SINGAPORE, March 24 (Reuters) - Oversea-Chinese Banking Corp Ltd (OCBC), Singapore’s second-biggest lender, said a relaxation of Chinese bank ownership rules could prompt it to raise its stake in Bank of Ningbo Co Ltd to above 20 percent.
OCBC, No. 2 to DBS Group Holdings Ltd by assets, is trying to expand outside its core markets of Singapore and Malaysia on which it relied last year for about 80 percent of earnings.
In China, the world’s second-biggest economy, the bank is waiting for regulators to approve a January proposal of increasing its Ningbo stake to 20 percent from 15 percent.
OCBC would be keen to boost its stake even further if China raised its 20 percent foreign ownership limit.
“In the event that they are willing to relax it we are quite interested to increase our involvement,” Chief Executive Samuel Tsien said at the Reuters ASEAN Summit on Monday.
“It is a very good partner bank for us. They are in the right spot.”
China’s banking system - like its broader economy - has undergone a series of reforms in recent years as the government increasingly leans toward market forces.
Tsien did not say whether he is expecting an increase in the ownership cap soon, but said he does not expect foreigners to be able to own majority stakes in Chinese lenders.
OCBC’s recent cross-border merger-and-acquisition attention has been focused on Hong Kong where the increasing dominance of multinational banks has pushed small family-owned lenders to seek partners.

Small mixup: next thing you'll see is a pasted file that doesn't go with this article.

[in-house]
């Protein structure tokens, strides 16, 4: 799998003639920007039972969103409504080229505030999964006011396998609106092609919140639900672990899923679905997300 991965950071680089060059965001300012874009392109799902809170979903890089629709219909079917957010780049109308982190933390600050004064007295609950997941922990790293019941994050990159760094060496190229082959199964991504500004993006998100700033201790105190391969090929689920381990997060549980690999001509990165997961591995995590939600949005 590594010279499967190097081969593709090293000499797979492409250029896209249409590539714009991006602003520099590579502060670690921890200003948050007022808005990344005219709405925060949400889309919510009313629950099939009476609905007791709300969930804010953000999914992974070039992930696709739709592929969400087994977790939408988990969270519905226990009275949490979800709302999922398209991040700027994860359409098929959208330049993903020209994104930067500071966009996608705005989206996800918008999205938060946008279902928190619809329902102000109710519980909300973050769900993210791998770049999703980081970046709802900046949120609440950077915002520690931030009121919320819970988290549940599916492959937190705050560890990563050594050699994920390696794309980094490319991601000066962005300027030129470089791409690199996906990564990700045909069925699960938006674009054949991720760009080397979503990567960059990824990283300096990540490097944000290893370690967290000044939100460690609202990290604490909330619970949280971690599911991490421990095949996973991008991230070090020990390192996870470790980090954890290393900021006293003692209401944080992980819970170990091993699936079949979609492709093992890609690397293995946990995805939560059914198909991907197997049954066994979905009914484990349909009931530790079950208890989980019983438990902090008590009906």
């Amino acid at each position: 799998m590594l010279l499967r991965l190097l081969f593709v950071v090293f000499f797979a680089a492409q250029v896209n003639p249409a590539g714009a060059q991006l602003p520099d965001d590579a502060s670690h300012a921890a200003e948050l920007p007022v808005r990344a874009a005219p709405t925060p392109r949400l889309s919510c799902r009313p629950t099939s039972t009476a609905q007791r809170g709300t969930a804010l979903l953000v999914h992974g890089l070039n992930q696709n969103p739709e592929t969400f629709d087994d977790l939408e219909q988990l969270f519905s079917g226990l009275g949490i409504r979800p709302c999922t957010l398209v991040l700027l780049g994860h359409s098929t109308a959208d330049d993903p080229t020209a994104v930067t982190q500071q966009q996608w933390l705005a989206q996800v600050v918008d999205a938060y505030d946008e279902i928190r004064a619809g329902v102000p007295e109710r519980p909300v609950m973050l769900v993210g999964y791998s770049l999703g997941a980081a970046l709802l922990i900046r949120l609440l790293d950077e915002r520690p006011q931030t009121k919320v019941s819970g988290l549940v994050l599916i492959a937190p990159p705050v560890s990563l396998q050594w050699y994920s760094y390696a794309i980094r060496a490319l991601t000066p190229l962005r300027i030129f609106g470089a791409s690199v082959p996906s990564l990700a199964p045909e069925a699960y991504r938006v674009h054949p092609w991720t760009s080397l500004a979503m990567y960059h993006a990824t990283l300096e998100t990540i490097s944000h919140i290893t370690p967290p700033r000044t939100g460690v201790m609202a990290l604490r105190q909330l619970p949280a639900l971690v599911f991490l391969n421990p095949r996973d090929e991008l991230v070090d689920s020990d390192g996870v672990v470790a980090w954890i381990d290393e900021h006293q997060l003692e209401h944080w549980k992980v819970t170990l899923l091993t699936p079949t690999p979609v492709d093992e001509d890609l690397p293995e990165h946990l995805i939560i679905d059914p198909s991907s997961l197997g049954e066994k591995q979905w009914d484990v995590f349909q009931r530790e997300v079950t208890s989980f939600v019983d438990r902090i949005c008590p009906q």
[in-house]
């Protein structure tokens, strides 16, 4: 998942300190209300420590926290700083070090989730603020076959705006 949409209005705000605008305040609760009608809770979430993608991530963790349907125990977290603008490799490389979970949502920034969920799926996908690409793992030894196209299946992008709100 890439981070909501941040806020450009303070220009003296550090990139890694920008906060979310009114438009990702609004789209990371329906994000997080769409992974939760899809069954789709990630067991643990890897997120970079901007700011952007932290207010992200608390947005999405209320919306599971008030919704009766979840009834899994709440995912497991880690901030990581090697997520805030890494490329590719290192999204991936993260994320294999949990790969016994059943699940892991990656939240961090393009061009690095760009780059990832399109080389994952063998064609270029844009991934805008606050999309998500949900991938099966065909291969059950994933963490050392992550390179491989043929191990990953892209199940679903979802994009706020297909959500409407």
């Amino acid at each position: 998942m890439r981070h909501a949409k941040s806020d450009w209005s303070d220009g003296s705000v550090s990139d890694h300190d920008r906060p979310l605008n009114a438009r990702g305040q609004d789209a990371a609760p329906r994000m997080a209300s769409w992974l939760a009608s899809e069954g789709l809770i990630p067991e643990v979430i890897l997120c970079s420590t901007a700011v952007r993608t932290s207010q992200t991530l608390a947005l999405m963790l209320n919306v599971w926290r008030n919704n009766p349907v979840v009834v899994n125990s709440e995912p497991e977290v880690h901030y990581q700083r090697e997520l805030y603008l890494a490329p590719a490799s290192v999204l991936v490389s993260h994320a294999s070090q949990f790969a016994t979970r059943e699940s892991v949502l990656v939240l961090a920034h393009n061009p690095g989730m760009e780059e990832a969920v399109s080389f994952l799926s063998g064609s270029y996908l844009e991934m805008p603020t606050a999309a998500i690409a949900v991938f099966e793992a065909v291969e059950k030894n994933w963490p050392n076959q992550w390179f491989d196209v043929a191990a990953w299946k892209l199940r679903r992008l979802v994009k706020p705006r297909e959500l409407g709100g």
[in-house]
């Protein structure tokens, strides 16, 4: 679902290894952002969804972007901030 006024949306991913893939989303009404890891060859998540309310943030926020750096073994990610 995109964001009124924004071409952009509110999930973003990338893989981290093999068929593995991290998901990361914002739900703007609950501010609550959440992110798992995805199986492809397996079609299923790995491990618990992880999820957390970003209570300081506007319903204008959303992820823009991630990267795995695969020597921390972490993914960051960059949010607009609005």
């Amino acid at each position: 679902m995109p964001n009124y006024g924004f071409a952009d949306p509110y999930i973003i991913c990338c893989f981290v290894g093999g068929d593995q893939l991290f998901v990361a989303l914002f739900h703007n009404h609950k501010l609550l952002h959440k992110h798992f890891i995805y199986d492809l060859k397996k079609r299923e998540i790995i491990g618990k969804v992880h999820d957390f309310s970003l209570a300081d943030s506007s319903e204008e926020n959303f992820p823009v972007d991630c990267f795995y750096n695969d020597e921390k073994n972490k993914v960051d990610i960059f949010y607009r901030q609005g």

OCBC has been in talks to buy Wing Hang Bank Ltd for what sources close to the deal estimated at $5.3 billion - an OCBC record.
The pair has twice extended the deadline for any agreement, and with the latest deadline of March 31 looming, OCBC on Friday said they have still not reached a deal.
Tsien on Monday declined to comment on the matter, but said he expected fairly significant market growth in Hong Kong, Taiwan and China.
“China’s economic activity is really driving the economic activities of Asia right now plus the fact that Chinese companies’ desire to move offshore has also created additional opportunities for us,” Tsien said at the summit, held at the Reuters office in Singapore.
Speaking about Singapore’s slowing housing market, Tsien said new mortgages have fallen by about 40 percent but as customers are still drawing on pre-committed loans, the impact will only be felt next year.
“If the market continues to be in a very low activity level the mortgage loan volume will start to show up in our balance sheet probably in the second half of next year,” he said.
Shares of OCBC closed up 1.1 percent in Singapore on Monday compared with a 1.4 percent rise in the benchmark stock index . The shares have fallen 7.8 percent so far this year, underperforming rivals DBS and United Overseas Bank Ltd . (Editing by Christopher Cushing)